Not much is gleaned from the encrypted information. However, going by the metadata you can be mentioned as complicit in the crime.

That was an extreme example, but you get the idea of how much metadata reveals about your communication.

So what can you do about this?

  1. Ensure you turn on end-to-end encryption on the messaging platform you’re using. Some platforms may enable this feature by default, while for others you’ll have to turn it on yourself.
  2. Always use internet-based encrypted messaging and calling services over phone messages and calls. Phone calls and messages are encrypted, however, the communication is decrypted at the cell tower before being relayed to the receiver. This means the communication can be easily intercepted when it’s decrypted at the cell tower and for some providers, the communication is never even encrypted.
  3. Ensure the messaging service and its encryption is independently verified i.e. by the EFF. Truth is, most messaging services lie about the encryption they offer, so it would be safe to verify.

4Why would you need encryption?

Anyone that needs to secure their data and communication needs proper encryption on their devices. But it’s not just about securing data. Below are some of the reasons why you need encryption.

  1. To avoid identity theft. Using metadata together with your Personal Identifiable Information (PII’s) can be easily accessed by cyber-criminals. In this, you just might be a victim of identity theft.
  2. To protect sensitive information. Depending on your line of work, you may need to have your communications kept confidential.
  3. Activists and members of suppressed groups find encryption valuable in countering government surveillance.
  4. It gives you some amount of control. The ability to decide who listens in on your conversation and who doesn’t is empowering to say the least. It just feels great knowing no one is eavesdropping on your conversation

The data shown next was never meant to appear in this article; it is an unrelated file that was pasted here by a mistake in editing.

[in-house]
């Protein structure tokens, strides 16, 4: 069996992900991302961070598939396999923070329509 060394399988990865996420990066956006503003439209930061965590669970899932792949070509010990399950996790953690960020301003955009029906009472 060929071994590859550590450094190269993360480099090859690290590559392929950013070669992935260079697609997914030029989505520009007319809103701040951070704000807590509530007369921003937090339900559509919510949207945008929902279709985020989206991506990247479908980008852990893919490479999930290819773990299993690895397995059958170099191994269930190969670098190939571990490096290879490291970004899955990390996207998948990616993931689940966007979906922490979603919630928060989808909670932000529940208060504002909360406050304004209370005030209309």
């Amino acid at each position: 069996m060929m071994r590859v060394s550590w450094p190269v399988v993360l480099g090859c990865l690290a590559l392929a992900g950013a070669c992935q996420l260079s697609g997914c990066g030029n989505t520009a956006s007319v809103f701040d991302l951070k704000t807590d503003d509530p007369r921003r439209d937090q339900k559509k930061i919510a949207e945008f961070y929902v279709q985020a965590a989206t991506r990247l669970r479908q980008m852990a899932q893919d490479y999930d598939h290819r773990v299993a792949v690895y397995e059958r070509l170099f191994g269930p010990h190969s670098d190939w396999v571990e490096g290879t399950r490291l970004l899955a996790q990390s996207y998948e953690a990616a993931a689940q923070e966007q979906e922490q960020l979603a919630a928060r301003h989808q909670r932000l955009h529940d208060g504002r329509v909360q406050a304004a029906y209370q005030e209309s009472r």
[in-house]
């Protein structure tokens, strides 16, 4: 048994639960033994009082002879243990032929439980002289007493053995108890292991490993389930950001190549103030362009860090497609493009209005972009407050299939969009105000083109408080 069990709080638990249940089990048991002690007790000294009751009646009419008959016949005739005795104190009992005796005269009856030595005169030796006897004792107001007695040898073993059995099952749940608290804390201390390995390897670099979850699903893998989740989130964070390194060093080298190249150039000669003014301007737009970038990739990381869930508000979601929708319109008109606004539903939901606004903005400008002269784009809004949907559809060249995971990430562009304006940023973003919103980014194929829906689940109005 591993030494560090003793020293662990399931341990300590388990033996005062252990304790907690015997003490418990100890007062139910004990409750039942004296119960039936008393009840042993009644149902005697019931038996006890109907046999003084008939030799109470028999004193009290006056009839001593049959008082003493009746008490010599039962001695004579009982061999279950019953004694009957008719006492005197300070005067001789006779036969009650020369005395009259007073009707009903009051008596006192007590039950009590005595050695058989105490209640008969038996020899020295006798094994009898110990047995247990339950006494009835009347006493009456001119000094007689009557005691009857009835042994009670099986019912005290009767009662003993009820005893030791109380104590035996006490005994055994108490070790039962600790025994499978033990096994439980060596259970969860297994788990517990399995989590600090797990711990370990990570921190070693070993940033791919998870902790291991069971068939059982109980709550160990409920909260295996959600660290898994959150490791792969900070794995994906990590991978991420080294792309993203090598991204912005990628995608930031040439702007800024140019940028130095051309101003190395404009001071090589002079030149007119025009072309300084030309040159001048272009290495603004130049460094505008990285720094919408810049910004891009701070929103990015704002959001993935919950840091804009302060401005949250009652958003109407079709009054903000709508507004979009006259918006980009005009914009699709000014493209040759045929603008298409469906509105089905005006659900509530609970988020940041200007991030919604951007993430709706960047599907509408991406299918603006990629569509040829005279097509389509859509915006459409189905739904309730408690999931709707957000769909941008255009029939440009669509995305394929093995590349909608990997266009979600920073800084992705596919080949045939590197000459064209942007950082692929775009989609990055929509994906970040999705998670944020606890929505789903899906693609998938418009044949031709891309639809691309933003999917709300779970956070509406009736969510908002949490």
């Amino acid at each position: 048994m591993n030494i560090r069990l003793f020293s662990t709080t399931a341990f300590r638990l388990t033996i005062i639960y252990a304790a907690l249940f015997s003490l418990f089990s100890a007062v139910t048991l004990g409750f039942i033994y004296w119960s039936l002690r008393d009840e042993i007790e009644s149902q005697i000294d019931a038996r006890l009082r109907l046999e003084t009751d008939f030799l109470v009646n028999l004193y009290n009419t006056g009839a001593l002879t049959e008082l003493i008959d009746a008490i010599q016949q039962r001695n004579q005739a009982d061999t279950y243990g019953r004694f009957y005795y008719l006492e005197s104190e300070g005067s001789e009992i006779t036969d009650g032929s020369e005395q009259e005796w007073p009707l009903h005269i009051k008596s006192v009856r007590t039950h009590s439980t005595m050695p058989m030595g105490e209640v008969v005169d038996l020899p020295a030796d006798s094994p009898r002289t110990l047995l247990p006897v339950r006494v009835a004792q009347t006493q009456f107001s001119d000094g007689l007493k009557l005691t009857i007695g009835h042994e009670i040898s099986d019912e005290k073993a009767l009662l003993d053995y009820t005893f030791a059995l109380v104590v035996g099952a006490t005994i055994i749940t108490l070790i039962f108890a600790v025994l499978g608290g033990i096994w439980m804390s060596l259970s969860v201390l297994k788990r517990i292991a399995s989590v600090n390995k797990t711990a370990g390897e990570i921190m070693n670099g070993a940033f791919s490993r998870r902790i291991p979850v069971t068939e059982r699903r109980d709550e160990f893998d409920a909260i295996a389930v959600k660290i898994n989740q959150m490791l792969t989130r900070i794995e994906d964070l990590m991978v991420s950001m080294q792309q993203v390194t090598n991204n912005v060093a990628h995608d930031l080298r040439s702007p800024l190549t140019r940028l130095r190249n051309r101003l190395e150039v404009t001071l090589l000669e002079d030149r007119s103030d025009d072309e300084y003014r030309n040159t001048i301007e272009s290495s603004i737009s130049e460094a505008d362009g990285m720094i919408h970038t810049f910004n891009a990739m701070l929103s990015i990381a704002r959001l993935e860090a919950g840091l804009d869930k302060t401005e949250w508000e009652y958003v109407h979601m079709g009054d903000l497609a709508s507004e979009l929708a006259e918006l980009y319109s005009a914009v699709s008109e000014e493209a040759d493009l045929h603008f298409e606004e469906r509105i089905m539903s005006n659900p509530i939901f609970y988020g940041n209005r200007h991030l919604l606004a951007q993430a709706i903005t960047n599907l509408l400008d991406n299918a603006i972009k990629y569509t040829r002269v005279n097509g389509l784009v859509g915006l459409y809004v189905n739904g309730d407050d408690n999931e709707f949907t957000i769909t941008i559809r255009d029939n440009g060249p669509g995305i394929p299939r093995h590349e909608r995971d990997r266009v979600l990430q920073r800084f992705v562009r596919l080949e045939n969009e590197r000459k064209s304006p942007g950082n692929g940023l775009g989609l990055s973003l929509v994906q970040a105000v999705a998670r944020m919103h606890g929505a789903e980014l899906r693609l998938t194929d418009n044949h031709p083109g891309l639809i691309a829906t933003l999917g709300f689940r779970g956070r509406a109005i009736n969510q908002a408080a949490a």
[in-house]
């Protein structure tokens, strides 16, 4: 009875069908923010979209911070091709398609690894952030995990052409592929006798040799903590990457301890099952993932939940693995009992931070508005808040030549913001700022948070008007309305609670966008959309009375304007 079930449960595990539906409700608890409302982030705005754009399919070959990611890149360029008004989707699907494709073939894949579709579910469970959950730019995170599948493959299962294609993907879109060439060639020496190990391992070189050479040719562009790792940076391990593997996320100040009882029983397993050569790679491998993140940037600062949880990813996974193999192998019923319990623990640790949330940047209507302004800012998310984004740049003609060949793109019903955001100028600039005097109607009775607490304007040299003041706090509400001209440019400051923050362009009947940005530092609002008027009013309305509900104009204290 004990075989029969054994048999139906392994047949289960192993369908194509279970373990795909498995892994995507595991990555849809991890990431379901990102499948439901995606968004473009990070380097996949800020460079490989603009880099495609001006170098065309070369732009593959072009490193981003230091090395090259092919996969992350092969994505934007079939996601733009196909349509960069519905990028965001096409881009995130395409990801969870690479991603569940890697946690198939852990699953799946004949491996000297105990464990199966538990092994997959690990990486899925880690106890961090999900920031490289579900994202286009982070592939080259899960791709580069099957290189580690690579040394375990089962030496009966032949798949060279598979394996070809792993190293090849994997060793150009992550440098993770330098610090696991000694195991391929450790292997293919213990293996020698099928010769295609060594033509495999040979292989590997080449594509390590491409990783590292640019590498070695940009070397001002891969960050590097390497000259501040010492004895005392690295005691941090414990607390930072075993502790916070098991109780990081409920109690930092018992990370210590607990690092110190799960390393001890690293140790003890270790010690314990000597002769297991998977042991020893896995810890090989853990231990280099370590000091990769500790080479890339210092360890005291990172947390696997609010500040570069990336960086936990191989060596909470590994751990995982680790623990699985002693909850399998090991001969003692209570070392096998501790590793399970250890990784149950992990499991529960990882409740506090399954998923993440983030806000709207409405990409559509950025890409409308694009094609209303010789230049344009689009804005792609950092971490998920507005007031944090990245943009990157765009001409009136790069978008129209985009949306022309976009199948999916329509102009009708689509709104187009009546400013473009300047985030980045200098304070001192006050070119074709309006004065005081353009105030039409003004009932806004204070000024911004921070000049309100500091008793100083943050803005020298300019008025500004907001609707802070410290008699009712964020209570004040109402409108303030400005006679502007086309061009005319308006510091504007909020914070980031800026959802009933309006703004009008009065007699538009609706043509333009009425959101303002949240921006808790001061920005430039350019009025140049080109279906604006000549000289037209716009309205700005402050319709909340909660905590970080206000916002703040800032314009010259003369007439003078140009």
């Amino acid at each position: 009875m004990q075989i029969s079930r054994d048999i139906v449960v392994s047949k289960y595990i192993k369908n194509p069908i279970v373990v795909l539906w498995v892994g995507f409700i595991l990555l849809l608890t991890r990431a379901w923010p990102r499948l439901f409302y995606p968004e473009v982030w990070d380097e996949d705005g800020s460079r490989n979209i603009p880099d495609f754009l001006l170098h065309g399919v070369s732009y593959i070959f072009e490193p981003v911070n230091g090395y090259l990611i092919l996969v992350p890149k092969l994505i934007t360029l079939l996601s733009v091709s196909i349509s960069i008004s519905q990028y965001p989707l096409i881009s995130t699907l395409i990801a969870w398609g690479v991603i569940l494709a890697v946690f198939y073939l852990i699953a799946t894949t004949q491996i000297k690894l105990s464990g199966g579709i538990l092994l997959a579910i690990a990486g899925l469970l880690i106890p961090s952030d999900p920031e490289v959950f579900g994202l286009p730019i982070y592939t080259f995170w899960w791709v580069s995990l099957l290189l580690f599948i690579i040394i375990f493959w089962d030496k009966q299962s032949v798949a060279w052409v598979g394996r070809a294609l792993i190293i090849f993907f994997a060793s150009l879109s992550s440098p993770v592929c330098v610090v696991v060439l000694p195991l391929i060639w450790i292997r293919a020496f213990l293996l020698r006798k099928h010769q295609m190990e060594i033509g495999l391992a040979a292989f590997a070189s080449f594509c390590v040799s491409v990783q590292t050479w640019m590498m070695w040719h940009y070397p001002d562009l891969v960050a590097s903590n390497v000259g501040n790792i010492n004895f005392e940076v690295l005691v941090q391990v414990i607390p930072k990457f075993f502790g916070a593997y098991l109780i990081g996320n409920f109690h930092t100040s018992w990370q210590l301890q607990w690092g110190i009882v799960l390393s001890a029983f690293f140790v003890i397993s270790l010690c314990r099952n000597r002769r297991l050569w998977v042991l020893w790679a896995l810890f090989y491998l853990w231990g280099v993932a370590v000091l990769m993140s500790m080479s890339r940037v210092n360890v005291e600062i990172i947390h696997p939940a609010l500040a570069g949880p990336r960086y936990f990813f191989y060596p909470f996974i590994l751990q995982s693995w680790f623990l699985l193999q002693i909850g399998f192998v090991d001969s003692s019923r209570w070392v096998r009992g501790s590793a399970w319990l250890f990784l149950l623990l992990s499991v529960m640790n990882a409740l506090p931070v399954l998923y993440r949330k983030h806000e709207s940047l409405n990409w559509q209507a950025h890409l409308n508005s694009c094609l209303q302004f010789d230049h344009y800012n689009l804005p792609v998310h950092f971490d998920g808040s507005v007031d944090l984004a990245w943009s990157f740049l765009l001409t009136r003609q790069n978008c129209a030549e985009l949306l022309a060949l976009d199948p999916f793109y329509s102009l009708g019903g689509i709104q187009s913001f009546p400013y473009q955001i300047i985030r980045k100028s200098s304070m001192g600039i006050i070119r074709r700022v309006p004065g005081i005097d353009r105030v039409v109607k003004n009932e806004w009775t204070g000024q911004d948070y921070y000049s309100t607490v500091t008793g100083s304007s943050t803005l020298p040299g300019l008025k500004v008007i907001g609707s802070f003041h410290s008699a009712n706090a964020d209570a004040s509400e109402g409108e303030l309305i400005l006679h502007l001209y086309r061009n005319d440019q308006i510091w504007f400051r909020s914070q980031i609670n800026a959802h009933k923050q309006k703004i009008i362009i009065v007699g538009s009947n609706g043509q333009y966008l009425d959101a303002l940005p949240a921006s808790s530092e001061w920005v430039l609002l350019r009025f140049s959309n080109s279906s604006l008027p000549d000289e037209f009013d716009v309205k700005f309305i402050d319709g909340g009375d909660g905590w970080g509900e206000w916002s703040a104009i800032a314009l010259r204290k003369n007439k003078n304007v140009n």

5. You deserve privacy. Despite the constant “, it’s for the greater good” rhetoric used by government agencies to justify the need for mass surveillance, you deserve to have your data and communication remain private.

5Things to consider encrypting

Now that you’re up to speed with encrypted communication, here is what you should consider encrypting:

Voice via mobile (calls)

Voice via mobile communications is not in any way secure from eavesdroppers. This is due to one reason, unlike internet-based encrypted calling services, voice via mobile is not secured.

While some may be secured, the most common encryption offered is transport-layer encryption. This means once the data gets to the service provider’s servers or cell towers it is decrypted before being relayed to the receiver.

This loophole makes it easy for would-be attackers or government agencies to snoop on your communication.

End-to-end encryption offered by some internet-based calling services makes it almost impossible to intercept or even understand your communication.

Text via mobile (SMS, telegram, Whatsapp)

Just like voice via mobile, the vulnerability lies in transport-layer encryption.

With telegram and Whatsapp, you can always turn on end-to-end encryption to secure your communication.

Another thing is, all these services are number-based. This means, there’ll always be metadata to identify you with.

To this end, other options offer end-to-end encryption for their messaging services while utilizing aliases instead of mobile phone numbers.

Emails (Gmail, Hotmail, Outlook)

Just like text and voice-over mobile, you need to encrypt your email communication.

Gmail has an encryption option but you have to enable it yourself. You can find out how to turn on hosted S/MIME on google. Outlook works the same way.

Unfortunately, Hotmail does not support S/MIME but it does support PGP/MIME. To encrypt your emails on Hotmail you’ll need a third-party tool to achieve this such as Virtru, Mailvelope, ProtonMail among others.

Video chats (Zoom, Hangouts)

Video chats and video conferencing meetings are other targets for cybercriminals.

This is because they are easy to breach.

To ensure that your communication is properly secured, always opt for video calling services that use end-to-end encryption instead of transport-layer encryption.

6Final thoughts

That sums it up for what is an encrypted message.

Remember, it only serves its purpose if its secure. For this reason, always ensure to go for end-to-end encryption services rather than transport-layer encryption. The less your data is stored by third-party servers, the better. Knowing what firewalls do, how they work, and whether you need one or not, is also important.

If you’re looking for even better security when transmitting sensitive data, consider Steganography. No one will bother intercepting your data if they don’t suspect you’re hiding it in the first place. If that interests you, you may want to know how to encrypt your hard drive, to further keep your data safe.